Indigenous Agriculture Initiative is something to sing about

19 FEBRUARY 2021

Indigenous Agriculture Initiative is something to sing about

University staff member to sing in Wagga Wagga Takes 2 to raise money for the Charles Sturt Foundation.

  • Charles Sturt staff member to sing in Wagga Wagga Takes 2 to raise money to further First Nations agricultural education

Charles Sturt University staff member Mr Brogan Finnerty has had the University’s best interests at heart for almost three years.

Brogan is a full-time fundraiser for the Charles Sturt University Foundation and is using his voice to raise money and awareness for the cause.

Through raising money for various scholarships and research projects around the University, Brogan knows the importance of providing equal education opportunities for all.

He is participating in Wagga Wagga Takes 2 with partner Dionne Crook from Deja Groove to raise money for the Charles Sturt University Foundation.

The foundation fundraises for projects such as the Charles Sturt University Indigenous Agriculture Initiative, Eavesdropping on Wetland Birds research project and the Regional Impact Scholarship Fund.

“If you were to look at a lot of the issues currently facing the world, both locally and globally, we are competing with a lot of challenges, including the spread of misinformation, climate changes, distrust in science, and unsustainable farming practices, that could be helped if people had better access to education,” he said.

“And the key to more people achieving a better education is accessibility to tertiary study.

“Thanks to my role with the Charles Sturt University Foundation, I have a unique opportunity to work with communities to mitigate some of the financial barriers facing our students, The Indigenous Agriculture Initiative is a perfect example of this.”

The Indigenous Agriculture Initiative has been established to address the low participation rate of First Nations students in the study of agriculture and to improve land management practice.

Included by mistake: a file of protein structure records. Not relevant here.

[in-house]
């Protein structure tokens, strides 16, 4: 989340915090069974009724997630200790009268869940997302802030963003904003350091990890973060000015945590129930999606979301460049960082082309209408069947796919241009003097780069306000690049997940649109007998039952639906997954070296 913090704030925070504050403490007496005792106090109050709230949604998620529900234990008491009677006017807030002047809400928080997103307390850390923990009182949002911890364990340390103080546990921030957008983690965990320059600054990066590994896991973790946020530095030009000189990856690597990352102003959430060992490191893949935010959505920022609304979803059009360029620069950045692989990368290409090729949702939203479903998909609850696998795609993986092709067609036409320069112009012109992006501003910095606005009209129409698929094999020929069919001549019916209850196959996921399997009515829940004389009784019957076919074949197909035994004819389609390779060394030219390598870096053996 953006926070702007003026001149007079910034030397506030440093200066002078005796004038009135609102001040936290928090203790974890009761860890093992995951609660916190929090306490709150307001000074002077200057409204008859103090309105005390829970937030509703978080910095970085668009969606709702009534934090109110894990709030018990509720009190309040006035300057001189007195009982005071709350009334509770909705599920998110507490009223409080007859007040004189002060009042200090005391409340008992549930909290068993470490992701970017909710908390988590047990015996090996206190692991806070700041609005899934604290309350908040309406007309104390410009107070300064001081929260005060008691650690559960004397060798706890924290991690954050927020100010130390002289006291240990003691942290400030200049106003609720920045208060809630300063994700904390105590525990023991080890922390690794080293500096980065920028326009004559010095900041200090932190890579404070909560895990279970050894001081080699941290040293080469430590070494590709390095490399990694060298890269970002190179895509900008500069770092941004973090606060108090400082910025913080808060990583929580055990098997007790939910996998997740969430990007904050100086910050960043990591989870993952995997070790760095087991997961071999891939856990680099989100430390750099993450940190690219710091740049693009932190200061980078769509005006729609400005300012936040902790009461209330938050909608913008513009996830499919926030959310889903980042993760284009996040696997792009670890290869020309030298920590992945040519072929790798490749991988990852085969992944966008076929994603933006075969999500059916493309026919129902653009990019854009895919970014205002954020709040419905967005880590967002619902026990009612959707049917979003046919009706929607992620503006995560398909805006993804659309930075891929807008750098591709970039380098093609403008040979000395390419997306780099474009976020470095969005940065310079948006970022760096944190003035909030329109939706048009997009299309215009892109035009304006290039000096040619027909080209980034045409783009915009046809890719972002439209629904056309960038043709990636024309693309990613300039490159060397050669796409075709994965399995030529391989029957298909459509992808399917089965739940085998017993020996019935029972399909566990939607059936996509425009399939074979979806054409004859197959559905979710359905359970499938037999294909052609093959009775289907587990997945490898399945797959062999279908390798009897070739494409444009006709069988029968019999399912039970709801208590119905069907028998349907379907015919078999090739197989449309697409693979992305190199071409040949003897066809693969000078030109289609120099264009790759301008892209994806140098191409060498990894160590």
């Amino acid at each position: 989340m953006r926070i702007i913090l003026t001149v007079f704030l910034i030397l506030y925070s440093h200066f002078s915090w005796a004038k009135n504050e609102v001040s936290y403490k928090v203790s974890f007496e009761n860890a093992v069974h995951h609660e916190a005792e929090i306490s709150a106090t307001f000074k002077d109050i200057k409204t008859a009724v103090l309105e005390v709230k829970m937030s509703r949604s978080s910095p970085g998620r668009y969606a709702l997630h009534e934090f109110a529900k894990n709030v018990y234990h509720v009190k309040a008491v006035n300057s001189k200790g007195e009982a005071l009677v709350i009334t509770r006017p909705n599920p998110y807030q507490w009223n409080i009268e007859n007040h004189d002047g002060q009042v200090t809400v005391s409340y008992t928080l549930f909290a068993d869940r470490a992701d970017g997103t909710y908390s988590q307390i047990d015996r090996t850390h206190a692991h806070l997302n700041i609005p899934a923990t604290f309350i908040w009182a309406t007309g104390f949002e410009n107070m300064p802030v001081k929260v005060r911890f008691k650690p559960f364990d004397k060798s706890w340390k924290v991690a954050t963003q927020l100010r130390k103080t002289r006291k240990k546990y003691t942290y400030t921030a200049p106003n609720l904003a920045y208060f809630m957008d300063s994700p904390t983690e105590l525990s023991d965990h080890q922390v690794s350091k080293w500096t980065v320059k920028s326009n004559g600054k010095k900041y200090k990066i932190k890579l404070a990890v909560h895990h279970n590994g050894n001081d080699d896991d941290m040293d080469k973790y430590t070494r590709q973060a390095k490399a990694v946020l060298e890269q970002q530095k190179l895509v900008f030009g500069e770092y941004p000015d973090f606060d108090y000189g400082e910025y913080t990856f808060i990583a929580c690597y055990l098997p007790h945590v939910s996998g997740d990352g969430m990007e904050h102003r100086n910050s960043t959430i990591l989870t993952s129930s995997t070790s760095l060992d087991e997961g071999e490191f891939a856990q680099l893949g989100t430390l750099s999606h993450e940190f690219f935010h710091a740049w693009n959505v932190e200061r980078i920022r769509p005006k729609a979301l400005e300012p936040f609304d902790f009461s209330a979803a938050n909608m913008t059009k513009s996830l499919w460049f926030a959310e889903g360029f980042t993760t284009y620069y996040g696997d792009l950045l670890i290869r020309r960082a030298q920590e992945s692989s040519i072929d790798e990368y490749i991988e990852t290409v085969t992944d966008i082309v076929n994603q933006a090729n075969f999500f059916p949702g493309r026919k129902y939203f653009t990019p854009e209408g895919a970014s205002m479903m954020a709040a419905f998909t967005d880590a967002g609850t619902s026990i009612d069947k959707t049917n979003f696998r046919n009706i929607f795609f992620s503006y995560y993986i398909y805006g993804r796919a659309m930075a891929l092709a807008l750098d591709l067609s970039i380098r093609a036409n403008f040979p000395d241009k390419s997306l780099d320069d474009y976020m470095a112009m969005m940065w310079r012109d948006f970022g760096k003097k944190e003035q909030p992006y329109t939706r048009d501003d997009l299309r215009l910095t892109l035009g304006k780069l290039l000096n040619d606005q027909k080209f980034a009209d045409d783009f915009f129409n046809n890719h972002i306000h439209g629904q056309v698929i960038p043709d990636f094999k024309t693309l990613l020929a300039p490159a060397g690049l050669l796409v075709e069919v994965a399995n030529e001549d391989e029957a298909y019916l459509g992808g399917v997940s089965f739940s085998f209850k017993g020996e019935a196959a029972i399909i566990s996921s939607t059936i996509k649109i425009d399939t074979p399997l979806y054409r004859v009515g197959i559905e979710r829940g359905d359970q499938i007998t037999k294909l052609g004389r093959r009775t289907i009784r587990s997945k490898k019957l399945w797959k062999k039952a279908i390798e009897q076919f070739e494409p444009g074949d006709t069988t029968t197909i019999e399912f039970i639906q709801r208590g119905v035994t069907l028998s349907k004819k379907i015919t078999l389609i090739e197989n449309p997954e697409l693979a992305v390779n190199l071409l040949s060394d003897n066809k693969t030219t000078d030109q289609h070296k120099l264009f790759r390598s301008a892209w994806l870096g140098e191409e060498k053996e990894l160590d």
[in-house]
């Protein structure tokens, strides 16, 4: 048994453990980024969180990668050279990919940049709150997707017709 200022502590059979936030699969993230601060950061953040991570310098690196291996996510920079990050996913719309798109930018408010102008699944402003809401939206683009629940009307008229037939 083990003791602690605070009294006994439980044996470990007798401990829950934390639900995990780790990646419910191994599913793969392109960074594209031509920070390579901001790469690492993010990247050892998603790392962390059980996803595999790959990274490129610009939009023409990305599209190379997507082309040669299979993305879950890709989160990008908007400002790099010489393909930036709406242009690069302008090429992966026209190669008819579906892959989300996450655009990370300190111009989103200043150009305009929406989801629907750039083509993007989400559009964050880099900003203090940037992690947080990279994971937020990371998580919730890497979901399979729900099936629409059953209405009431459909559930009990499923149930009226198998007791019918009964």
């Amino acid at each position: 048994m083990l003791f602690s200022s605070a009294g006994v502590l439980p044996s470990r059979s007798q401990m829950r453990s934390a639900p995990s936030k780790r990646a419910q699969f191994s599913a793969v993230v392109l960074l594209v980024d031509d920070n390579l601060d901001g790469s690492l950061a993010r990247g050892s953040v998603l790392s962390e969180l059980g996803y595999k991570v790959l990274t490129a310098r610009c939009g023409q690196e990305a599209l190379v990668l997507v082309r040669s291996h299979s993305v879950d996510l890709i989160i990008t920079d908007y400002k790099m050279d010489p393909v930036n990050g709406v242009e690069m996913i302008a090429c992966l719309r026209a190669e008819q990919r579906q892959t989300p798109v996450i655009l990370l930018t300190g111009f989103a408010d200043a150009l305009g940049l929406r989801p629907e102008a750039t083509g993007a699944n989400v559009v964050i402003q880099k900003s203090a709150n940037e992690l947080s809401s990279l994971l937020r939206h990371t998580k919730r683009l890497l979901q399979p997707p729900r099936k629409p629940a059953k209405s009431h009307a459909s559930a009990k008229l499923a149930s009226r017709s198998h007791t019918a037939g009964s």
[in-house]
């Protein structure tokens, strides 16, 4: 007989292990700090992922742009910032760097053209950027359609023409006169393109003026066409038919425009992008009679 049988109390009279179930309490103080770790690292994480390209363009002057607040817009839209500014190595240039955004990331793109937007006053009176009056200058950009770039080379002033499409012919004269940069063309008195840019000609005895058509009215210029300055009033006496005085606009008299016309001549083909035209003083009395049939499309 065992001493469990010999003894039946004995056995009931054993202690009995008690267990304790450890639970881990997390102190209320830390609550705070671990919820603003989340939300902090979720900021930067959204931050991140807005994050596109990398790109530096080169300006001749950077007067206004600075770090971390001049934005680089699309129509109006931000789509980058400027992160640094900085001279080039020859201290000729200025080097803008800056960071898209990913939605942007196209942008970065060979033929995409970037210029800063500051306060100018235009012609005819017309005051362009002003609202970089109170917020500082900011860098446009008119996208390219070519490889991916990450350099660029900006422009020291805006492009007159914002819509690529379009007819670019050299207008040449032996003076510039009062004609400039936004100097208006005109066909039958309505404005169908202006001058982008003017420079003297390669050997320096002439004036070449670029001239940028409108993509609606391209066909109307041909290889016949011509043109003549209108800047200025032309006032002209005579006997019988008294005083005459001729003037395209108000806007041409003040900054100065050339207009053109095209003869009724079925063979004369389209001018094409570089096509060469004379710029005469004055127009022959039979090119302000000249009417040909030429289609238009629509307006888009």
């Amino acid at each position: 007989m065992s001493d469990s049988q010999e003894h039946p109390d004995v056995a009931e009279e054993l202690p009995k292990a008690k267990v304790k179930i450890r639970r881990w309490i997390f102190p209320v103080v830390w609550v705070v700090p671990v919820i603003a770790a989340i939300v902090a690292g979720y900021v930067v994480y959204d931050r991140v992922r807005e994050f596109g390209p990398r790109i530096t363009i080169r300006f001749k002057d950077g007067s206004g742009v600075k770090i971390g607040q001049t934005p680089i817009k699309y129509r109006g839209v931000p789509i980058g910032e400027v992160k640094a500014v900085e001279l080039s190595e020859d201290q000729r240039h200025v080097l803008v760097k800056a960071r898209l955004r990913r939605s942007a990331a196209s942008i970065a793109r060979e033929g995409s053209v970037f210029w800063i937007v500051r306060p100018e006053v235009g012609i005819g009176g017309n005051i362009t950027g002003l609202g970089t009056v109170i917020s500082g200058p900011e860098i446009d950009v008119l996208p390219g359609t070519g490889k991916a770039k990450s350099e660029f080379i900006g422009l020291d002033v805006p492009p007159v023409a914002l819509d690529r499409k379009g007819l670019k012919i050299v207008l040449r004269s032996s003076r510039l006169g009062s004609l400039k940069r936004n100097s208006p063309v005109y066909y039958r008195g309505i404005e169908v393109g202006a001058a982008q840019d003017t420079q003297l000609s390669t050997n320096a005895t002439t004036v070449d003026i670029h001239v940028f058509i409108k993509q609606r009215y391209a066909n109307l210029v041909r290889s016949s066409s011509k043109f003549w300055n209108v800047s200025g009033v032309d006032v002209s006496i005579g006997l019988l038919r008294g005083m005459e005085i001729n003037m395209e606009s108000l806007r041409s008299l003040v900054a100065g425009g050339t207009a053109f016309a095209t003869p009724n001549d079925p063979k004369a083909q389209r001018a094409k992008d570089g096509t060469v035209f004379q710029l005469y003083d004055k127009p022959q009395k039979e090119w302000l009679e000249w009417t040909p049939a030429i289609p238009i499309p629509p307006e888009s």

The initiative is divided into two main programs – research and scholarship, which will create pathways for First Nations students in agriculture, horticulture and agribusiness.

Brogan said this initiative is already well-received, with Riverina Oils recently pledging an impressive $100,000 to the program.

The Charles Sturt University Foundation has awarded more than 4,000 scholarships, totalling more than $15 million, to Charles Sturt students since 1982.

“My reason for participating in Wagga Wagga Takes 2 is to bring awareness to the foundation and showcase some of the great work we do for our students, researchers and community,” Brogan said.

“The importance of equal opportunity in education is massive, so being able to participate in this event and raise funds for the foundation is my small way of trying to give back and make a difference.”

Wagga Wagga Takes 2 will be held on Thursday 8, Friday 9 and Saturday 10 April at the Kildare Catholic College Hall from 5.45pm to 11.30pm.

Donations can be made to these initiatives, and more, on the Charles Sturt website.

Media Note:

To arrange interviews with Mr Brogan Finnerty, contact Nicole Barlow at Charles Sturt Media on 0429 217 026 or

Photo caption: Mr Brogan Finnerty with singing partner Ms Dionne Crook.

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